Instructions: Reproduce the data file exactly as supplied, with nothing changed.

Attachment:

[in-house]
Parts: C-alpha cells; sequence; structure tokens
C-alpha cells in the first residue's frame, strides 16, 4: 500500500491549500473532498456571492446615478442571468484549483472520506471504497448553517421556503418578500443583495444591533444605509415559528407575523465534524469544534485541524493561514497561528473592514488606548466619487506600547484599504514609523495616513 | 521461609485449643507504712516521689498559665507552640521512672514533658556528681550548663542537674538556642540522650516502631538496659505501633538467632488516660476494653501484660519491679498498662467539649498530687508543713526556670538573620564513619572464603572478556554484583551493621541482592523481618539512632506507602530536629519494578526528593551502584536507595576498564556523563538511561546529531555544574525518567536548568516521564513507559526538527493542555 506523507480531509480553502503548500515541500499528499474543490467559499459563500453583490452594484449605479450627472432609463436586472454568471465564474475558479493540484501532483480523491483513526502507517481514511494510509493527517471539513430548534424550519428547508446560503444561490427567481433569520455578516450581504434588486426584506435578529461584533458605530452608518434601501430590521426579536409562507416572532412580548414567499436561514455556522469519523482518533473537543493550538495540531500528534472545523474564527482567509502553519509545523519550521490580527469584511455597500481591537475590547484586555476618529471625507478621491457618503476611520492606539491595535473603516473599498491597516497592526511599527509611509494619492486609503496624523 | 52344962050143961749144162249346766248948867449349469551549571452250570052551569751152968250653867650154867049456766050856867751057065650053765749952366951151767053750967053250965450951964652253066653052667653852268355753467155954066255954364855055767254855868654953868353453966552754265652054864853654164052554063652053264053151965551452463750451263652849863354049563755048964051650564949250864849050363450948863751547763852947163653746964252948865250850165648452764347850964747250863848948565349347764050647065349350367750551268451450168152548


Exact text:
[in-house]
Parts: C-alpha cells; sequence; structure tokens
C-alpha cells in the first residue's frame, strides 16, 4: 500500500491549500473532498456571492446615478442571468484549483472520506471504497448553517421556503418578500443583495444591533444605509415559528407575523465534524469544534485541524493561514497561528473592514488606548466619487506600547484599504514609523495616513 | 521461609485449643507504712516521689498559665507552640521512672514533658556528681550548663542537674538556642540522650516502631538496659505501633538467632488516660476494653501484660519491679498498662467539649498530687508543713526556670538573620564513619572464603572478556554484583551493621541482592523481618539512632506507602530536629519494578526528593551502584536507595576498564556523563538511561546529531555544574525518567536548568516521564513507559526538527493542555 506523507480531509480553502503548500515541500499528499474543490467559499459563500453583490452594484449605479450627472432609463436586472454568471465564474475558479493540484501532483480523491483513526502507517481514511494510509493527517471539513430548534424550519428547508446560503444561490427567481433569520455578516450581504434588486426584506435578529461584533458605530452608518434601501430590521426579536409562507416572532412580548414567499436561514455556522469519523482518533473537543493550538495540531500528534472545523474564527482567509502553519509545523519550521490580527469584511455597500481591537475590547484586555476618529471625507478621491457618503476611520492606539491595535473603516473599498491597516497592526511599527509611509494619492486609503496624523 | 52344962050143961749144162249346766248948867449349469551549571452250570052551569751152968250653867650154867049456766050856867751057065650053765749952366951151767053750967053250965450951964652253066653052667653852268355753467155954066255954364855055767254855868654953868353453966552754265652054864853654164052554063652053264053151965551452463750451263652849863354049563755048964051650564949250864849050363450948863751547763852947163653746964252948865250850165648452764347850964747250863848948565349347764050647065349350367750551268451450168152548